Then there are artists that have made a clearer distinction where they are MOST comfortable, but their plight deserves further context (see below):

·        Jay-Z:  Shawn Carter is the poster child for this duplicity.  He began his music career with one Hip Hop’s best LPs ever, Reasonable Doubt.  His pathway was paved with great aspirations.  The debut CD is full of rhyme twists and complexities that made it to most every Hip Hop fan’s collection.  

Jay-Z is one of the more witty emcees ever. His duets with Mary J. & Biggie underscored his charm, wit and charisma.  However, since his street credible classic, commerce has been Jay-Z’s goal and he is becoming less and less apologetic to his original fan base.  In fact some have embraced it.  His stance on social issues are muffled or compromise by his associations with corporations that clearly demonstrate an antithetical agenda to the culture.  While Jay-Z sometimes shows signs of cultural commitment (Open Letter) don’t be surprise if a war between corporate and culture erupted which side he would lend the knife to and which part of your back it landed.

·        Common:  Just like Jay-Z, Common began his Hip Hop career spitting out one classic after another.  His single “I Used to Love Her” is probably the single-best metaphor for the love and complexity under the umbrella of Hip Hop.  That single was also the catalyst to one of the best movies (Brown Sugar) in the history of Hip Hop. Then the Chi-town native decided to shred his cultural consciousness to appeal to wider array of "fans" that are more comfortable being called B’s and H’s versus queens and princesses.  What’s more troubling is…., his newfound fans are his loudest defenders AND actually the people he denigrates most often.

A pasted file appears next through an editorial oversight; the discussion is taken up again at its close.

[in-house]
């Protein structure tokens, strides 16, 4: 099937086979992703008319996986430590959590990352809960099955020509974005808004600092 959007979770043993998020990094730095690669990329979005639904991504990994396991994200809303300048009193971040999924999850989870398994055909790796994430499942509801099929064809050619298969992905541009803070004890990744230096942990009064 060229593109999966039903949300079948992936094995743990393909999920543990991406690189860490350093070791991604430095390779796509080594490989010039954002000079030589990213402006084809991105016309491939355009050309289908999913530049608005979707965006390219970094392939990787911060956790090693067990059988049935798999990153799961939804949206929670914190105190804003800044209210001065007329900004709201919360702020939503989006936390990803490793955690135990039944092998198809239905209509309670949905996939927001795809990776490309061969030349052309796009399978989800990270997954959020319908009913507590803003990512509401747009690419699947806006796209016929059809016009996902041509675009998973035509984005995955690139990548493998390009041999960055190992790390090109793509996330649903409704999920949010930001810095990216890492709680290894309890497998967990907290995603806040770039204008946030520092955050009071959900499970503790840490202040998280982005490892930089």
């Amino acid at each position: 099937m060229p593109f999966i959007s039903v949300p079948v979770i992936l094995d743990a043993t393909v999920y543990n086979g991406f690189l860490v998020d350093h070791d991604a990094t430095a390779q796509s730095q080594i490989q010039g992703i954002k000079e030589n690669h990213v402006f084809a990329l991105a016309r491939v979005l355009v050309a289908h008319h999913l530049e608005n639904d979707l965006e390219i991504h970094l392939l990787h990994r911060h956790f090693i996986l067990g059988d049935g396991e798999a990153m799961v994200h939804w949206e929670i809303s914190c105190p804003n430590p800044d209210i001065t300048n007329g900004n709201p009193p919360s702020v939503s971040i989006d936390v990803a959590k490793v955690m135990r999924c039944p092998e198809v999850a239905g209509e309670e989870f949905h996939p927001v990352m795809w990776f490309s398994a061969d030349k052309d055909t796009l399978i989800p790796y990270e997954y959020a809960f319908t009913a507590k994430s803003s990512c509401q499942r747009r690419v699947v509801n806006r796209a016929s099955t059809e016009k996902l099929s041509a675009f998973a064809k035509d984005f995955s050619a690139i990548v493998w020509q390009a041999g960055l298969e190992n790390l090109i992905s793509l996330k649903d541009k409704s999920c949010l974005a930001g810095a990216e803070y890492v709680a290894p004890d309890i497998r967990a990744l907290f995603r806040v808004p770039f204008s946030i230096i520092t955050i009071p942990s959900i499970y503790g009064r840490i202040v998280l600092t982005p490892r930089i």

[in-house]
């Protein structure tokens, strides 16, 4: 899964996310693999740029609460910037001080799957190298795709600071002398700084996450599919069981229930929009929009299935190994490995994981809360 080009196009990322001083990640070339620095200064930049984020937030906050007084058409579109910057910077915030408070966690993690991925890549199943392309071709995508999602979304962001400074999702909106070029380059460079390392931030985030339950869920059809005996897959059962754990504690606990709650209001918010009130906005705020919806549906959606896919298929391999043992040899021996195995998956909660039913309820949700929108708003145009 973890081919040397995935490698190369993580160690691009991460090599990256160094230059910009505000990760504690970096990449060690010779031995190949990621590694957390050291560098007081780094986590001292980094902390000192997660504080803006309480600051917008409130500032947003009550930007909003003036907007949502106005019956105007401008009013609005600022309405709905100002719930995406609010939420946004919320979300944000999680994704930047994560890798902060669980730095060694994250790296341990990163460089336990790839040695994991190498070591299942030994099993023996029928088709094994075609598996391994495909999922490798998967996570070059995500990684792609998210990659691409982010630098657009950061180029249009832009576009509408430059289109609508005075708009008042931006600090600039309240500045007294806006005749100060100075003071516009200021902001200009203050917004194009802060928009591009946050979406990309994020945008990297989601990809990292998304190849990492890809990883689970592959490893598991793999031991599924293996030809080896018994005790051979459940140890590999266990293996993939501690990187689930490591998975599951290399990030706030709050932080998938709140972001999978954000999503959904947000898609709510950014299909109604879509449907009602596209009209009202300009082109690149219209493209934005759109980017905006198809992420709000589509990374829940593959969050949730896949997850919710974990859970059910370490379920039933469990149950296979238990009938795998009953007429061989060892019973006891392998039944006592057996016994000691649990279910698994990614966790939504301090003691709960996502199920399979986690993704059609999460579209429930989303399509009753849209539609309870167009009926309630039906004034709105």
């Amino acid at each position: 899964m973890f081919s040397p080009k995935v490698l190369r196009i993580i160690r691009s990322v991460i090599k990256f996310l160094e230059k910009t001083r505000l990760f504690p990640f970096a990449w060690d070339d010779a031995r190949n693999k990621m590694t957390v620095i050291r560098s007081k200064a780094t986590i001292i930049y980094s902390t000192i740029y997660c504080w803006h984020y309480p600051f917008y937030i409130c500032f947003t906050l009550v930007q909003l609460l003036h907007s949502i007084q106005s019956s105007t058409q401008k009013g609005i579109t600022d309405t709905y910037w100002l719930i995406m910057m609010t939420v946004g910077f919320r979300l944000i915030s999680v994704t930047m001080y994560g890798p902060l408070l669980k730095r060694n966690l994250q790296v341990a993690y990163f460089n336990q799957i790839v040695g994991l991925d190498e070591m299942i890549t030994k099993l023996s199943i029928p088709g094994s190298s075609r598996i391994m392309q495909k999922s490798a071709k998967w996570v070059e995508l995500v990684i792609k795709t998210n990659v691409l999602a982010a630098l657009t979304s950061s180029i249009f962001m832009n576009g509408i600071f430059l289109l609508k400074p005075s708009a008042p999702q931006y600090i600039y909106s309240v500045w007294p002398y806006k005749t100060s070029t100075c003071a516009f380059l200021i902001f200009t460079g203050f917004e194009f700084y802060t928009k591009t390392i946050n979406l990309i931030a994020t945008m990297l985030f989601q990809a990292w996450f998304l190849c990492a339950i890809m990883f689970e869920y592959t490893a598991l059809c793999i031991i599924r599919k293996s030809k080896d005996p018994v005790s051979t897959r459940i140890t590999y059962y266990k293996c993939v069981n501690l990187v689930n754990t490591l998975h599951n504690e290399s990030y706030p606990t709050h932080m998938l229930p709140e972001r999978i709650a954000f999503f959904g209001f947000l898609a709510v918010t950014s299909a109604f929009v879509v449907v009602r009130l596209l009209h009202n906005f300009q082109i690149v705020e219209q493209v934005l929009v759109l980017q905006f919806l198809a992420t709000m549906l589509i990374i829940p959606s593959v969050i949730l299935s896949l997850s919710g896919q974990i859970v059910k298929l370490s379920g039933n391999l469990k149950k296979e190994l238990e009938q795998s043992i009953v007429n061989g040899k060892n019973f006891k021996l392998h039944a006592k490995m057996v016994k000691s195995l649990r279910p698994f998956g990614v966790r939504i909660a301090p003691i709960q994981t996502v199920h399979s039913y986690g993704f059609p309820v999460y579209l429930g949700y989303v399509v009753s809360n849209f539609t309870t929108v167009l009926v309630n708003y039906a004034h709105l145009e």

·        Ice Cube:  It is simply hard to imagine that a man that once (lyrically) threatened to burn down Hollywood for its lack of cultural support is now their box office meal ticket.  Ice Cube has cut his ties to South Central and comfortably moved up to Beverly Hills.  Only he knows how well that view helps him to rest at night.

·        Joe Budden:  Only Royce Da 5’9 tops the New Jersey native’s lyrical wit in their Detroit-stationed group (Slaughterhouse). Joe’s lyrical prowess is unquestionable.  However his reoccurring appearances on the cultural tidy bowl reality show, Love and Hip Hop makes it tough to defend or pledge his allegiance. 
·        Eminem:  He just may be the best freestyle rapper in Hip Hop history.  Once dubbed an irritating, commercial Midwestern with a boy-band look, Em has emerged as one of the best emcees the genre has ever spun.  He simply slayed Jay-Z on Carter’s “Renegade”.  He is the architect of Slaughterhouse Group and the mastermind behind 50’s In the Club.  At this stage one could argue he is MORE relevant in the Hip Hop game than Brooklyn’s own Jay-Z—which is another example of the ironic twists this culture continues to unleash.